There is no more depressing sight than that of rows of empty seats, and it has been a depressingly common spectacle.
But the most depressing thing of all is that the empty seats do not reflect a lack of interest. Whether it is members of the IOC 'family' or sponsors not turning up, there can't be any excuse.
2. Corporate bullying
Sponsorship is a necessary evil, but does it have to be quite so evil? The likes of Visa, McDonald's and Coca-Cola sponsor the games because they like the association, presumably, and because they think it'll be good for their image and, ultimately, good for business.
So why, then, do they throw their weight around to such an extent that they have a monopoly on the Olympic Park and other venues? Is this really the most effective way to endear yourself to the masses?
The atmosphere at Wimbledon is fine, but it doesn't really feel like the Olympics, and it doesn't really feel like Wimbledon, and falls a little short of both. There is also the fact that it is out on a limb - which can't really be helped, given that it would be difficult to transplant the Wimbledon complex to East London, but some players do not seem overly enamoured by the long daily bus transfers from the athletes' village.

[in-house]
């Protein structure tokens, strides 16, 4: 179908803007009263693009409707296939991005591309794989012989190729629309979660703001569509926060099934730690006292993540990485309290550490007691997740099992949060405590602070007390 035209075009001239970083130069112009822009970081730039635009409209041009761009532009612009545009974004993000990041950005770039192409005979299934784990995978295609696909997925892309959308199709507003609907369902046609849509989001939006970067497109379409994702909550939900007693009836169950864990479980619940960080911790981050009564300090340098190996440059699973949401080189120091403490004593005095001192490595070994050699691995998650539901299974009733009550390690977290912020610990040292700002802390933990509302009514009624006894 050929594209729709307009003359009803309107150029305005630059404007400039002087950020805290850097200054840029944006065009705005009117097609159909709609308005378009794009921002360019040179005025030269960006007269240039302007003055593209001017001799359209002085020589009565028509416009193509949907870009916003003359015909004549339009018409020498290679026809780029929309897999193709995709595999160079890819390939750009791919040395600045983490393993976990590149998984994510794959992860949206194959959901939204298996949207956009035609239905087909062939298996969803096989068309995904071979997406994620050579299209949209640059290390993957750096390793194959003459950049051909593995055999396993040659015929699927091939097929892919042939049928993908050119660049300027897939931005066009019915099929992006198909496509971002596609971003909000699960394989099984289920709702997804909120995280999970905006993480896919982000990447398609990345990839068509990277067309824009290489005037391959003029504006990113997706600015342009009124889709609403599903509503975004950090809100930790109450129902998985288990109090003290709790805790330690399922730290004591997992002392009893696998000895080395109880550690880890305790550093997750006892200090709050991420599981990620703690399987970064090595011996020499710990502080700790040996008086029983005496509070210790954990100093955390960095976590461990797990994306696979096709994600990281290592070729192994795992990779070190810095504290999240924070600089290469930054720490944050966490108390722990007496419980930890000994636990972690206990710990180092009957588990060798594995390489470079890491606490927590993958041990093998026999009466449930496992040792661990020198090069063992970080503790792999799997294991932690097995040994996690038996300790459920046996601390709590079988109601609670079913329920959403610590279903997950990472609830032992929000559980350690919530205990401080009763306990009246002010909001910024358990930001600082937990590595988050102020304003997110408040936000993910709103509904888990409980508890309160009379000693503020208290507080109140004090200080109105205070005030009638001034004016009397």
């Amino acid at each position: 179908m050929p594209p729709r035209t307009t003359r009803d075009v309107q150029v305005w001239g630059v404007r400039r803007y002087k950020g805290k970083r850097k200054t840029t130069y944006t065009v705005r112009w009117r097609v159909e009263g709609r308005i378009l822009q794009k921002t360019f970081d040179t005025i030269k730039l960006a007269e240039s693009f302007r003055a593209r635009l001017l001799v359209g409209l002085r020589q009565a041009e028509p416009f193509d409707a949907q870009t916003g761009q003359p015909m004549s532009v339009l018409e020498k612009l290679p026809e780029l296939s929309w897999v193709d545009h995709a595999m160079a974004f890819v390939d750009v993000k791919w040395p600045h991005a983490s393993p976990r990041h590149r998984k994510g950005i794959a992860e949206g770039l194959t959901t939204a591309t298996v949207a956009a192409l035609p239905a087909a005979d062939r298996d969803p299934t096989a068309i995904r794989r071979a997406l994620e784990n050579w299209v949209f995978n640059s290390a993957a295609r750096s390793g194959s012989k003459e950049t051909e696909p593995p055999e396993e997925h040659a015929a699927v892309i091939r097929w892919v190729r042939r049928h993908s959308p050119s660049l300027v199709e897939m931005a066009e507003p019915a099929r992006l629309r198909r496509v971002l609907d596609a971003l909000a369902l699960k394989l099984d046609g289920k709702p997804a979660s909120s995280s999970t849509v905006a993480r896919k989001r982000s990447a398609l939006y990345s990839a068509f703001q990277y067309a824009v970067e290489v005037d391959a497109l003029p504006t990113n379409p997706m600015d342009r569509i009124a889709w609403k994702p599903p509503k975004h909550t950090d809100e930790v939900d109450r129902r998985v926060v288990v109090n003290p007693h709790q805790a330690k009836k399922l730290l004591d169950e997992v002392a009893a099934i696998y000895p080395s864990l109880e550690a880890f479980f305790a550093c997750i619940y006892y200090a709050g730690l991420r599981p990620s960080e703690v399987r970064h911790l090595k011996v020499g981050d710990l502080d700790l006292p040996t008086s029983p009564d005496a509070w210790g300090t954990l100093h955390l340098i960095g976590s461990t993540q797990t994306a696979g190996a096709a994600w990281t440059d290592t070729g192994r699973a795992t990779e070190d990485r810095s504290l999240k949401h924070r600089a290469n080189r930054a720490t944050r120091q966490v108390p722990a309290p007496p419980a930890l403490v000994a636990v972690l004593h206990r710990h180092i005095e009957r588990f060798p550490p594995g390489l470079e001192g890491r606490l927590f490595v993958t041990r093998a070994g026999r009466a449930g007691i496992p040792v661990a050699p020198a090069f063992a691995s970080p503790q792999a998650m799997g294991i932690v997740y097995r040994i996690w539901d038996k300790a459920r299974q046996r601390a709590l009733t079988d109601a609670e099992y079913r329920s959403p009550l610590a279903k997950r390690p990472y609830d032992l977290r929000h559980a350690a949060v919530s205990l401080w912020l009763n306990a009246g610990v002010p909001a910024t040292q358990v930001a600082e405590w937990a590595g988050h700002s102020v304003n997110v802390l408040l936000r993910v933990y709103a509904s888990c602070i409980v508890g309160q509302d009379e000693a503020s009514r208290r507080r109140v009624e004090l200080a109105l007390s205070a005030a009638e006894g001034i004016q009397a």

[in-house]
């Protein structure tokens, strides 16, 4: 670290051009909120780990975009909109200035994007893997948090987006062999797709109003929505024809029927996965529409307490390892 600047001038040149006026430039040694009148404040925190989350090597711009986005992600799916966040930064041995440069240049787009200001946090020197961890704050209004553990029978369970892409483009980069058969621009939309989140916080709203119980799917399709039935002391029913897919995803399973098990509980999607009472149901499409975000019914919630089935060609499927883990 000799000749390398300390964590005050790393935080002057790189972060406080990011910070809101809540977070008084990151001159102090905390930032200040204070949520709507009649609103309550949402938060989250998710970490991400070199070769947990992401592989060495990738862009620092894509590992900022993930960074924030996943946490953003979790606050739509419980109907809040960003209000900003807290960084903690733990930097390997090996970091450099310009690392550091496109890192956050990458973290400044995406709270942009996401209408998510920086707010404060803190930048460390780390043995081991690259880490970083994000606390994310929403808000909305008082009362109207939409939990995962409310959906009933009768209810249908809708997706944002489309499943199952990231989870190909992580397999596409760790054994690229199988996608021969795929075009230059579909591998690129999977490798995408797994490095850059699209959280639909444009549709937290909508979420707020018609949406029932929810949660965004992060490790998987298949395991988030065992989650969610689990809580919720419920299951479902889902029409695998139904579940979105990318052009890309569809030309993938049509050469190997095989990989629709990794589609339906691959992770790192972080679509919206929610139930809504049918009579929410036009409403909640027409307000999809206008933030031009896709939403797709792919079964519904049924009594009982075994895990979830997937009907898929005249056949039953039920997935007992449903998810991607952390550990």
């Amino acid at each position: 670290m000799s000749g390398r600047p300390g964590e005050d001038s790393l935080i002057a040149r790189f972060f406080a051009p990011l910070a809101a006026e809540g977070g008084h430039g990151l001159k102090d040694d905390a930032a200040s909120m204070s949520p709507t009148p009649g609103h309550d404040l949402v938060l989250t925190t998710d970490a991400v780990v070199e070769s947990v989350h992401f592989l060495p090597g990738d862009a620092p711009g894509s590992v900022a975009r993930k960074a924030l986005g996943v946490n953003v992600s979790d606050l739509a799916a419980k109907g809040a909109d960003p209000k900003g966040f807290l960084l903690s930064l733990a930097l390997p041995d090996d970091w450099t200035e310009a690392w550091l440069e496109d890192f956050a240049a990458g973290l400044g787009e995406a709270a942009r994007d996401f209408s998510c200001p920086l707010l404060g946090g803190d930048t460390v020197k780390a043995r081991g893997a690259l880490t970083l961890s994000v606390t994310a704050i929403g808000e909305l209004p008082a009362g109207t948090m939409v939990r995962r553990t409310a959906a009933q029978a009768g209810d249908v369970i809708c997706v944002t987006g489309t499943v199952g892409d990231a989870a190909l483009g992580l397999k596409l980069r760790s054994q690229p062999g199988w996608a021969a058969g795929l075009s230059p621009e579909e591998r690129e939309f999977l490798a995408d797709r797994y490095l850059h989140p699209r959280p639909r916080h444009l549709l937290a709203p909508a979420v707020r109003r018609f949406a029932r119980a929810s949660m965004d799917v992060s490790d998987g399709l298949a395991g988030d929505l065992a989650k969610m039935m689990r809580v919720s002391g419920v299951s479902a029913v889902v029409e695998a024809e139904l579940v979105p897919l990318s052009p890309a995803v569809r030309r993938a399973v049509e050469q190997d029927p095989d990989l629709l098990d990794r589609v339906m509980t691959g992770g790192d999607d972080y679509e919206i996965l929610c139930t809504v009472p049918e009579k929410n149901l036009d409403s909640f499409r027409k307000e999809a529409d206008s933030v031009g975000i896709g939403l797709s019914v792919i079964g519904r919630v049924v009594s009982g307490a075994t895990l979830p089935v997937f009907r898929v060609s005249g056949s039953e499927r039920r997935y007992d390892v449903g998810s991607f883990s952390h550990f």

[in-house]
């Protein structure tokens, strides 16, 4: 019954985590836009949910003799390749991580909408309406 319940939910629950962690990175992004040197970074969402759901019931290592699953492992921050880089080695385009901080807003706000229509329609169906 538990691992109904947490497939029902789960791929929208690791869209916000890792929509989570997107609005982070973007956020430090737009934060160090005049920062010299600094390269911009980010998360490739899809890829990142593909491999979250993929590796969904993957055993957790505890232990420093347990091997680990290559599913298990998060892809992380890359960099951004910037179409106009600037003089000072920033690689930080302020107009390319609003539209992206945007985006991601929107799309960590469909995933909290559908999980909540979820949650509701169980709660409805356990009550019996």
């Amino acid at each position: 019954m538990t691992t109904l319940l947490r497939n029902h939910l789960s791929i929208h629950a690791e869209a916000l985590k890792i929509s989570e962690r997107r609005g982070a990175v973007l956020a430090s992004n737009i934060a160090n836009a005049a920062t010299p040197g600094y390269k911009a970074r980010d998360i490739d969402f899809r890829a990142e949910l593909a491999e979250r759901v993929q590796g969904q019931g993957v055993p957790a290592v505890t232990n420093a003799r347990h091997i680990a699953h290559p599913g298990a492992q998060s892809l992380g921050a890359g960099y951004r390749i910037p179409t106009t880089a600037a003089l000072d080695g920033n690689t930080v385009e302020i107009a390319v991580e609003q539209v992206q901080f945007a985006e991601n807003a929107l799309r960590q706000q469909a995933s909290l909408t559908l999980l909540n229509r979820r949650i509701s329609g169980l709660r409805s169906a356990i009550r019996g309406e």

4. Meddling officials
Step forward the governing bodies for badminton and cycling for unnecessary meddling.
The badminton players sent home in disgrace have been treated shabbily while the officials who made the rules they were trying (legally) to exploit in order to give themselves a better chance of winning a medal remain in London, free to take up their allocation of seats (or not).
The serial meddlers at cycling, meanwhile, have conspired to make the track cycling programme about half as good as it could have been, thanks to their new rule of one rider per country per event. The new rules concerning the team sprint - which saw the British and Chinese teams relegated - are also baffling.
5. Ye doping suspicion
On the one hand, it is good that questions are asked of apparently suspicious performances. In the past, too few questions have been asked, with disastrous consequences.
Sadly, however, the inquisition of Ye Shiwen, and the implied accusastions of the American coach John Leonard, carried unpleasant undertones. True, China has a poor record when it comes to doping. So does America.